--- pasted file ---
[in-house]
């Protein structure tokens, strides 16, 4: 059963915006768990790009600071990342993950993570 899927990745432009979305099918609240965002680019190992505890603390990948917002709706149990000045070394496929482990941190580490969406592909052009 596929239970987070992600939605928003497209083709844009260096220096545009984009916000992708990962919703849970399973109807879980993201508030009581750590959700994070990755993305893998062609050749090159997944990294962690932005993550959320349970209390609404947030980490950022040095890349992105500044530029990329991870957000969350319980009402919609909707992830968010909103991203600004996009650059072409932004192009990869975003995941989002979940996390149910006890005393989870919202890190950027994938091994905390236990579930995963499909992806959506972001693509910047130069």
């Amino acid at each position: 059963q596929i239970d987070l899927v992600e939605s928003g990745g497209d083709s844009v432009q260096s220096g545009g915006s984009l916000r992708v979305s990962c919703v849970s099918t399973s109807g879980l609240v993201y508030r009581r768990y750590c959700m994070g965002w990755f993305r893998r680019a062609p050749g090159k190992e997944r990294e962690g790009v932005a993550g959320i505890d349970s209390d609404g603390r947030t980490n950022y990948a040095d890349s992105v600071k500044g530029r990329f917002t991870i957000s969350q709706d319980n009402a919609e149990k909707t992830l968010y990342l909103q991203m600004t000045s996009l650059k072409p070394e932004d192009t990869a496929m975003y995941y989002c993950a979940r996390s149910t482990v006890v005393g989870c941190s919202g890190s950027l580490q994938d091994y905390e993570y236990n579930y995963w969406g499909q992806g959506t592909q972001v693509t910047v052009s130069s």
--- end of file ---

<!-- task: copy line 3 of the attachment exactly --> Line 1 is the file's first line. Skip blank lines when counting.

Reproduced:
């Amino acid at each position: 059963q596929i239970d987070l899927v992600e939605s928003g990745g497209d083709s844009v432009q260096s220096g545009g915006s984009l916000r992708v979305s990962c919703v849970s099918t399973s109807g879980l609240v993201y508030r009581r768990y750590c959700m994070g965002w990755f993305r893998r680019a062609p050749g090159k190992e997944r990294e962690g790009v932005a993550g959320i505890d349970s209390d609404g603390r947030t980490n950022y990948a040095d890349s992105v600071k500044g530029r990329f917002t991870i957000s969350q709706d319980n009402a919609e149990k909707t992830l968010y990342l909103q991203m600004t000045s996009l650059k072409p070394e932004d192009t990869a496929m975003y995941y989002c993950a979940r996390s149910t482990v006890v005393g989870c941190s919202g890190s950027l580490q994938d091994y905390e993570y236990n579930y995963w969406g499909q992806g959506t592909q972001v693509t910047v052009s130069s």